Random Paleo FX Thoughts

These guys need no introduction: Sisson and Wolf.

Phew! Now that I’ve met my Paleo Magazine Paleo FX round-up deadline, I have some random thoughts that didn’t make it into the article that I can share with you. Don’t say I didn’t warn you about the random.

  • I notice with these sorts of things, as with the Paleo Summit, I tend to contract mentally and think, “Oh my gosh, I need to buckle down and get strict with my diet!” And then, inevitably, I relax again because it becomes painfully obvious that we still don’t know shit. I feel like we can continue to follow the scientific rabbit down the labyrinthine hole or we can relax and realize that we’re each individuals with different needs that can’t possibly be predicted by silly formulas. And you know what’s better than any microscope about what you should eat? Think about what your ancestors had available to them pre-agriculture. This is why I can’t get excited about the O6 to O3 ratio in my local, pastured pork. Or the phytates in my almonds. Because my ancestors didn’t either. And yes, I realize that our foods are markedly different than what was available then, but I think there’s great wisdom in not letting the perfect be the enema of the good. Or something like that.
  • Nora Gedgaudas and Jimmy Moore getting their chat on.

    I’m starting to really pay attention to what the practitioners who work with patients and clients have to say. I feel like they have a wealth of information to draw from and have seen different people with different needs and goals. I’m not saying they’re perfect, and I certainly disagree with some of them about certain positions (Nora Gedgaudas’s stance against starches, for example), but I feel like this first-hand experience is worth listening to. I found myself particularly impressed with Dr. Lane Sebring and Dr. Amy Myers.

  • Piggybacking on that, I’m finding the N=1 business pretty tiring. It’s starting to feel like this automatic answer to whether something is valid or not: “Should you eat safe starches? Only you can know for sure!” As though there’s no objective truth. Of course N=1 makes sense, and ultimately it’s all we have to go on, but doing pointless self-experiments without guidance seems ill advised. Here’s to hoping we can all find a sweet spot in the middle = informed rugged individualism.
  • Chris Kresser with Paleo FX founders Michelle and Keith Norris

    Chris Kresser’s cholesterol talk is fantastic. If you haven’t already seen it through the Paleo Summit, go to his website to learn more. He’s distilled down a lot of information from Chris Masterjohn and other sources/studies into one powerful lecture. Thankfully I purchased the Paleo Summit so I can watch this presentation another 47 times to fully understand it. I think every medical professional everywhere should see it.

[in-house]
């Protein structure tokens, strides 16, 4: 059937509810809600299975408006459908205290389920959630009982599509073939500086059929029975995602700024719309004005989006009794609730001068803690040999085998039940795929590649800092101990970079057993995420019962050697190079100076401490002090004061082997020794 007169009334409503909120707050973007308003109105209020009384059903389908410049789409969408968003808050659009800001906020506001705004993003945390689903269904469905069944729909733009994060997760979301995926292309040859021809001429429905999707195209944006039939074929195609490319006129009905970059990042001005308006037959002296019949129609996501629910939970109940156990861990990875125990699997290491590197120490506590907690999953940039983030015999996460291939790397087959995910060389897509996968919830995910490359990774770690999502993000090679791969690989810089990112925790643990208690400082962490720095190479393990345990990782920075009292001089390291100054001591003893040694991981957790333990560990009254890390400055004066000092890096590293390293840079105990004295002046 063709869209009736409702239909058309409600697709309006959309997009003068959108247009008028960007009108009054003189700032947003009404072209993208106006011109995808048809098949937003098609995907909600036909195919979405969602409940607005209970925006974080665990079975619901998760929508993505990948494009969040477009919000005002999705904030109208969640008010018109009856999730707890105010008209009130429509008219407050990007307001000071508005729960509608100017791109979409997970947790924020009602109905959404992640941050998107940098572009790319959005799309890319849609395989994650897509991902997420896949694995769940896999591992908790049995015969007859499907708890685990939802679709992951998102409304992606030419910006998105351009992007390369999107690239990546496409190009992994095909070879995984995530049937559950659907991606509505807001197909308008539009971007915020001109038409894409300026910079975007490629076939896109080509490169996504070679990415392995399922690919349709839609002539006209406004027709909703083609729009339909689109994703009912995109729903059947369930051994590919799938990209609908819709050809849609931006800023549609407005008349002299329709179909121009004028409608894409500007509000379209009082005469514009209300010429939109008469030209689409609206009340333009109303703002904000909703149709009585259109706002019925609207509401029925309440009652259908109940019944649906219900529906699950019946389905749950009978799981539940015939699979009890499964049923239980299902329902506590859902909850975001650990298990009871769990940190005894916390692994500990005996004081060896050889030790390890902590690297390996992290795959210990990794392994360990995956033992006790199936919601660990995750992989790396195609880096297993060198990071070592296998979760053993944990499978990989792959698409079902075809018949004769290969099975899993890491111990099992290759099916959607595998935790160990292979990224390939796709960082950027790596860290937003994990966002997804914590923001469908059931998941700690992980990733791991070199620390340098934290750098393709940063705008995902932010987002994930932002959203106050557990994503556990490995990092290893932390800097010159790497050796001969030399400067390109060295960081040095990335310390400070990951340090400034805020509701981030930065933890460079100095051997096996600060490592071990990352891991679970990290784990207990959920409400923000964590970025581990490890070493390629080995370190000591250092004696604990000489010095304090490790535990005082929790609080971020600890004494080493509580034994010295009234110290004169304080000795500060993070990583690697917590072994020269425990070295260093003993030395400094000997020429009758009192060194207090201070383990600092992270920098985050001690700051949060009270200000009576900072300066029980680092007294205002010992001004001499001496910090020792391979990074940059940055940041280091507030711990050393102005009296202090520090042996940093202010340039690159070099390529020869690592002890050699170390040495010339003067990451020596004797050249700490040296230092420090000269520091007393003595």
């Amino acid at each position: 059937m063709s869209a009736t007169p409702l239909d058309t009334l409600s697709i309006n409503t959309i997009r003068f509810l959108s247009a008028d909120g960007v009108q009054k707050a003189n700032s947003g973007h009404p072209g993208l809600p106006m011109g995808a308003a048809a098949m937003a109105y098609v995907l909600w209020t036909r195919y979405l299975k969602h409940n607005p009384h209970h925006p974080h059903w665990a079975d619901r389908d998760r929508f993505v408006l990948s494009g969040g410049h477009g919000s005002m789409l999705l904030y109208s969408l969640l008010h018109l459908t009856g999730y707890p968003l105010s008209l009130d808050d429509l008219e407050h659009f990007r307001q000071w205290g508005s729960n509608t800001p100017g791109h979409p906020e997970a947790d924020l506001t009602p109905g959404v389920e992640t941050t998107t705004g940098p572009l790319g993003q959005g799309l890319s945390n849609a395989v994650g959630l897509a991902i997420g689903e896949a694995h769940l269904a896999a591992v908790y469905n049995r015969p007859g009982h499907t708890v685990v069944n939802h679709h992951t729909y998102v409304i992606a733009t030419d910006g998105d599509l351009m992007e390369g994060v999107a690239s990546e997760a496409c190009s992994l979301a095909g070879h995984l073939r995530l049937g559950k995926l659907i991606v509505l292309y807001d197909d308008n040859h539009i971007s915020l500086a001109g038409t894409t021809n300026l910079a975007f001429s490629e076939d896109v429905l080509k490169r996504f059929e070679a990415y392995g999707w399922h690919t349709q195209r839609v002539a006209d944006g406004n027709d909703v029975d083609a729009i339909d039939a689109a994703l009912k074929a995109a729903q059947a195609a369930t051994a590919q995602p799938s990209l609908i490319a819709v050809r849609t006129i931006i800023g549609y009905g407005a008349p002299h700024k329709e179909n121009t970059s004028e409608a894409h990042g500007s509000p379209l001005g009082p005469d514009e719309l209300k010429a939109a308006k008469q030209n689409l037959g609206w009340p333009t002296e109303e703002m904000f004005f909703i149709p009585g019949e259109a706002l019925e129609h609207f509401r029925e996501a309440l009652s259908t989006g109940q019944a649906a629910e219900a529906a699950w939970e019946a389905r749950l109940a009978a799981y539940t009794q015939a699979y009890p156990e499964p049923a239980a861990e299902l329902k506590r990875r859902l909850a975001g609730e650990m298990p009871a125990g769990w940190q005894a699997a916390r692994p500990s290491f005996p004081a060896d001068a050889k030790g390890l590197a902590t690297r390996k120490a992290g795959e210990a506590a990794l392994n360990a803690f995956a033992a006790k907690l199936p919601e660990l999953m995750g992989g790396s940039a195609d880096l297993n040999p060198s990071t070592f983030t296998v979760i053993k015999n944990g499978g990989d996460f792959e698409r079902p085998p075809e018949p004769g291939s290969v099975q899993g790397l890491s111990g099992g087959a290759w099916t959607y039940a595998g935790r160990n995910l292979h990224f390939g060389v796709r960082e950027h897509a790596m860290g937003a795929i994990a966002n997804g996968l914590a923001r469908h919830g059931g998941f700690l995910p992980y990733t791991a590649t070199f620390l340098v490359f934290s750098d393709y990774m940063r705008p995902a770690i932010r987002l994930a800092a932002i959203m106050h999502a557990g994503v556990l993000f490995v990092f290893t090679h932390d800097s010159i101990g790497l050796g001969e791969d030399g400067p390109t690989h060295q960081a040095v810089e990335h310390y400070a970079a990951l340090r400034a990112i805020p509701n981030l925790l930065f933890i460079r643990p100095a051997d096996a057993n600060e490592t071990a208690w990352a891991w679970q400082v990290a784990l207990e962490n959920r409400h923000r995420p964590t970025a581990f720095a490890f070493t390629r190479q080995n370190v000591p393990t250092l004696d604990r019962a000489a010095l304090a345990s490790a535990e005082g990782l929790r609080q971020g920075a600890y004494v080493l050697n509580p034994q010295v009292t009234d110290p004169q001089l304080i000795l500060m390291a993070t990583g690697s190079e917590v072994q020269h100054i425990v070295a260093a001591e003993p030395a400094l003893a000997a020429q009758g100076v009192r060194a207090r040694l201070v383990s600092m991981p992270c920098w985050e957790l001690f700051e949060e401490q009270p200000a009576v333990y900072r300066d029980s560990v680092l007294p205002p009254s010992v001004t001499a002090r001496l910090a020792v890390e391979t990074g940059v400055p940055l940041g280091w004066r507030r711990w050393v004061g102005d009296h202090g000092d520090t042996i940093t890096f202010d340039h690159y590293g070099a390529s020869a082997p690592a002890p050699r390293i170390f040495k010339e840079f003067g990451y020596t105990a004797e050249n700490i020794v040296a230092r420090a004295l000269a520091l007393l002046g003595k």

• CJ Hunt, the mastermind behind the new movie In Search of the Perfect Human Diet, is an entertaining presenter and super easy to talk to. I really enjoyed chatting with him. Now if I could just find time to watch the darned thing and do a review…
  • Which reminds me of Darryl Edwards, The Fitness Explorer, who came all the way from London to lead us in his PRIMALity playshops. Darryl nudged me during CJ’s talk to get downstairs in line for the DVD before the mob descended. If he hadn’t, I wouldn’t have a copy, so thanks Darryl! If you ever have an opportunity to take one of his playshops, I can’t recommend it enough. I’m glad to have relatives in London so that I can look him up when we visit.
  • Dr. Jack Kruse. What to say? It’s clear why he’s so polarizing. Do I think he has a right to be here giving his two cents? Yes. Do I think others have a right to disagree with him? Absolutely. Do I wish people would disagree with him more respectfully? Yes I do. That being said, there were two things that really got to me at PFX: 1) The fact that he told the audience “I don’t expect you out there to understand this stuff” not once, not twice, but at least three times (just from my accounting). It’s not really a good move to insult your audience. 2) In his opening night speech he mentioned the starfish parable and suddenly, starfish became the mascot for PFX12 mentioned everywhere. As someone with literary training, it just really offended my sensibilities and my intelligence. I’m willing to concede that folks out there like an easy Hallmark-card sentimentality, but I’m not one of them. Luckily, I’m not looking for any gurus and Dr. Kruse’s protocols don’t seem to have any application for me, so his presence doesn’t bother me because I find it pretty easy to ignore him. My fear is that he may have some helpful information, but the cult of personality may drown it out.
  • I own that bar.

    Paleo FX is where it’s at for me. The movement is what sets it apart. Movement workshops run parallel to the presentations, and it’s really amazing to be able to get out from under the fluorescent lighting and off my bum to get some fresh air and exercise. I learned some new tricks to bring home to my training and share with my workout buddies. If I had to pick one conference to attend a year, it would be this one. I look forward to returning next year when it will hopefully be scheduled some other time than during the SXSW festival. Man, Austin was a madhouse and getting a cab was a nightmare, but I could see what an awesome town it would be to explore when there’s a bit less chaos. I will also be sure to get more BBQ.

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2 Responses to “Random Paleo FX Thoughts”

  1. The Fitness Explorer Reply 03/28/2012 at 7:01 am

    Thanks Karen – a great recap and an alternative (more objective perhaps?) viewpoint to some other posts I have read.

  2. You DO own that bar. :-) I’m really looking forward to Hunt’s movie!

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